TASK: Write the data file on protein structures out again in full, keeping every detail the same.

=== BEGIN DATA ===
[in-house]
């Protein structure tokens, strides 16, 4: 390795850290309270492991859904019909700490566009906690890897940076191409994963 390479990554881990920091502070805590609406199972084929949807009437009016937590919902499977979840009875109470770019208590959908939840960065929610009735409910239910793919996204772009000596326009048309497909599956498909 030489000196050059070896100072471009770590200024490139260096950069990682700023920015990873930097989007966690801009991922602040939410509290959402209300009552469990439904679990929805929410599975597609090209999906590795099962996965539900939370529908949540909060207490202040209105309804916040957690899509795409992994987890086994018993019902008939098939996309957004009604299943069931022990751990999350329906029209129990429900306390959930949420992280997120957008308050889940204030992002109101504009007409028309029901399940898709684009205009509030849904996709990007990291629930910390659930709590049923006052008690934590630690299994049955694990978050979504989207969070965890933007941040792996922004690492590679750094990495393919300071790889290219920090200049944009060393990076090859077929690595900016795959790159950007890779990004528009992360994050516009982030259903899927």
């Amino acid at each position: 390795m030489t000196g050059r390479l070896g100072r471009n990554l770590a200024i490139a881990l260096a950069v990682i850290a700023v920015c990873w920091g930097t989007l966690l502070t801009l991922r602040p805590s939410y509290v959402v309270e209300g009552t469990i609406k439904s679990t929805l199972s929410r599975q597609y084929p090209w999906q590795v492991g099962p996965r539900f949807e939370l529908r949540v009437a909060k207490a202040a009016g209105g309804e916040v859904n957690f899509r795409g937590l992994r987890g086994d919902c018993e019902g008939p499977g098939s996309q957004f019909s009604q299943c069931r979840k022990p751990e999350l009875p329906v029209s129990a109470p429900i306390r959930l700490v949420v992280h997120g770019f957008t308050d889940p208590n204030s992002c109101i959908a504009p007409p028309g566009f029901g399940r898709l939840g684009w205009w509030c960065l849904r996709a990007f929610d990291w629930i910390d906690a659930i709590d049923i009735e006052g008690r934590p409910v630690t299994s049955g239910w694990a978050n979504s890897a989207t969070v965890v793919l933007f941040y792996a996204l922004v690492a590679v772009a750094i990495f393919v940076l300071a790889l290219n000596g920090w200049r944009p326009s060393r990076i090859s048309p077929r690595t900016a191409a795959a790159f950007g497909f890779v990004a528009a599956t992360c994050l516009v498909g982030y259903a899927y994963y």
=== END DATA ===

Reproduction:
[in-house]
């Protein structure tokens, strides 16, 4: 390795850290309270492991859904019909700490566009906690890897940076191409994963 390479990554881990920091502070805590609406199972084929949807009437009016937590919902499977979840009875109470770019208590959908939840960065929610009735409910239910793919996204772009000596326009048309497909599956498909 030489000196050059070896100072471009770590200024490139260096950069990682700023920015990873930097989007966690801009991922602040939410509290959402209300009552469990439904679990929805929410599975597609090209999906590795099962996965539900939370529908949540909060207490202040209105309804916040957690899509795409992994987890086994018993019902008939098939996309957004009604299943069931022990751990999350329906029209129990429900306390959930949420992280997120957008308050889940204030992002109101504009007409028309029901399940898709684009205009509030849904996709990007990291629930910390659930709590049923006052008690934590630690299994049955694990978050979504989207969070965890933007941040792996922004690492590679750094990495393919300071790889290219920090200049944009060393990076090859077929690595900016795959790159950007890779990004528009992360994050516009982030259903899927």
């Amino acid at each position: 390795m030489t000196g050059r390479l070896g100072r471009n990554l770590a200024i490139a881990l260096a950069v990682i850290a700023v920015c990873w920091g930097t989007l966690l502070t801009l991922r602040p805590s939410y509290v959402v309270e209300g009552t469990i609406k439904s679990t929805l199972s929410r599975q597609y084929p090209w999906q590795v492991g099962p996965r539900f949807e939370l529908r949540v009437a909060k207490a202040a009016g209105g309804e916040v859904n957690f899509r795409g937590l992994r987890g086994d919902c018993e019902g008939p499977g098939s996309q957004f019909s009604q299943c069931r979840k022990p751990e999350l009875p329906v029209s129990a109470p429900i306390r959930l700490v949420v992280h997120g770019f957008t308050d889940p208590n204030s992002c109101i959908a504009p007409p028309g566009f029901g399940r898709l939840g684009w205009w509030c960065l849904r996709a990007f929610d990291w629930i910390d906690a659930i709590d049923i009735e006052g008690r934590p409910v630690t299994s049955g239910w694990a978050n979504s890897a989207t969070v965890v793919l933007f941040y792996a996204l922004v690492a590679v772009a750094i990495f393919v940076l300071a790889l290219n000596g920090w200049r944009p326009s060393r990076i090859s048309p077929r690595t900016a191409a795959a790159f950007g497909f890779v990004a528009a599956t992360c994050l516009v498909g982030y259903a899927y994963y």